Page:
The Tudor family was also fond of the Greyhound.  Henry the VII’s coat of arms included both a red dragon as well as a white Greyhound.  Henry the VIII had a great love of coursing, then called hunting.  It is noted that he converted some of his land into a course and it was used by two coursing societies.  However, that land has now been repurposed into a golf course.

From The Greyhound & the Hare

In the sixteenth century Queen Elizabeth I and Lord Norfolk developed the first coursing rules, “The laws of the leash.” These rules formalized the rules for coursing, focusing on the scoring of the Greyhound’s performance, rules for the slipper, and the handling of the hare.

Coursing focuses on the Greyhound’s greatest skill, the speediness of the chase.  More points are awarded to the Greyhound for speed and ability to pass another Greyhound than actually taking-out the hare.

Throughout the Tudor reign, the Forest Laws were in effect; these laws were established in the middle ages and strictly enforced by William the Conqueror.  People and dogs caught breaking these laws were mutilated and often times killed.

Coursing continued to be a sport of the nobles, waxing and waning in popularity throughout the reigns of Charles I and II.  During the reign of George the III, in the eighteenth century, coursing no longer was a private sport for the nobles but a sport for gentlemen.  Most of the participants coursed either Greyhounds or Whippets and made wagers on their hounds.

In 1776 The Lord of Orford in Swaffham, England created the first coursing club.  The original “laws of the leash” created by Lord Norfolk were still in effect and used.  Interest in coursing grew and more and more clubs originated.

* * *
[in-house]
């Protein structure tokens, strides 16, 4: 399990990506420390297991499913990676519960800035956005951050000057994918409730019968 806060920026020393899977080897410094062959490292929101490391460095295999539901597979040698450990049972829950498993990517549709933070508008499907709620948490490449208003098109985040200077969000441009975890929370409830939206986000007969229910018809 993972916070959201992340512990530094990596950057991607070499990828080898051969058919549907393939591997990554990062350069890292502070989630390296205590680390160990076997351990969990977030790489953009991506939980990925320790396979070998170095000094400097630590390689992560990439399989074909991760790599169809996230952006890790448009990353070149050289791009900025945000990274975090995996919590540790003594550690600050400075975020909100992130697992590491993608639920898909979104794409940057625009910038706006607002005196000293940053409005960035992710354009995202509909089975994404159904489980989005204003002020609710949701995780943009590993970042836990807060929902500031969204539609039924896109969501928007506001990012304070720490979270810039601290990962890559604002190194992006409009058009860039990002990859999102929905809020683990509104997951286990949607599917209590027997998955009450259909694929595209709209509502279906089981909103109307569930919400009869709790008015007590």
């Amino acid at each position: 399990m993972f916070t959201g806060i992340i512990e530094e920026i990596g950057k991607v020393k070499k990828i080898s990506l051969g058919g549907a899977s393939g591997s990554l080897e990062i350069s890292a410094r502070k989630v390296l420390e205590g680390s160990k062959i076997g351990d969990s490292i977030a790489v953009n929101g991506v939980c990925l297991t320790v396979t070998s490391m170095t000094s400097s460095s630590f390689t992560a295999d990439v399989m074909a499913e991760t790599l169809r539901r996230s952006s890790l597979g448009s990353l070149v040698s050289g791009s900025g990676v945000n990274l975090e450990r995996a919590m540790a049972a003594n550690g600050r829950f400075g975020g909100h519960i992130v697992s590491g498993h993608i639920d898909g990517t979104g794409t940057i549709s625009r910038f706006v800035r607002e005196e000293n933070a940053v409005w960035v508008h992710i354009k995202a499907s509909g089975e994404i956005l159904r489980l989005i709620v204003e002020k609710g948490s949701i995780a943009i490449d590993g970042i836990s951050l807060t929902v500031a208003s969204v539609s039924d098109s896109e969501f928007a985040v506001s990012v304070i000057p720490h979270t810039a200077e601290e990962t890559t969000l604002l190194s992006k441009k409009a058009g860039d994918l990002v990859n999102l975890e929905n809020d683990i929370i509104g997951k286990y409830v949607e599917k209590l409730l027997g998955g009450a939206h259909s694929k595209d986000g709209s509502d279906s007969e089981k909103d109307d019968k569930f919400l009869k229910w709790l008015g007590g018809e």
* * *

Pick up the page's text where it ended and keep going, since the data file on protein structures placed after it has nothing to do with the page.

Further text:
From The Greyhound & the Hare

 

By the time of the industrial revolution, more people had free time and money to participate in hobby sports.  Coursing was also much cheaper than foxhunting.  Greyhounds and Greyhound coursing took off. Participants of the sport realized that if they had a winning hound there was additional income for breeding and selling puppies.  While these breedings were documented within the kennels, there was not an official Greyhound stud-book until 1882.

So why is this a big deal?  Coursing gave us the modern day Greyhound. The competition of coursing created a well-engineered dog that was thrilling to watch and fast.  The history of our beloved Greyhound gives us more insight into why people continued to breed Greyhounds and created the Greyhound that lives with us today.

There is still more to the story.  With the invention of the mechanical lure Greyhound Racing was created.  I will talk about racing in part two of this series, stay tuned!

 

Sources:

Alchin, L.K., Elizabethan Era. e.g. Retrieved December 3rd, 2016 from www.elizabethan-era.org.uk
Parker, H. G., Kim, L. V., Sutter, N. B., Carlson, S., Lorentzen, T. D., Malek, T. B., … & Kruglyak, L. (2004). Genetic structure of the purebred domestic dog. science304(5674), 1160-1164.
Shakespeare, William. King Henry V. Retrieved December 14th, 2016 from http://shakespeare.mit.edu/henryv/henryv.3.1.html
Winters, Jane. Early English Laws: Forest Laws. Retrieved December 3rd, 2016 from http://www.earlyenglishlaws.ac.uk/reference/essays/forest-law/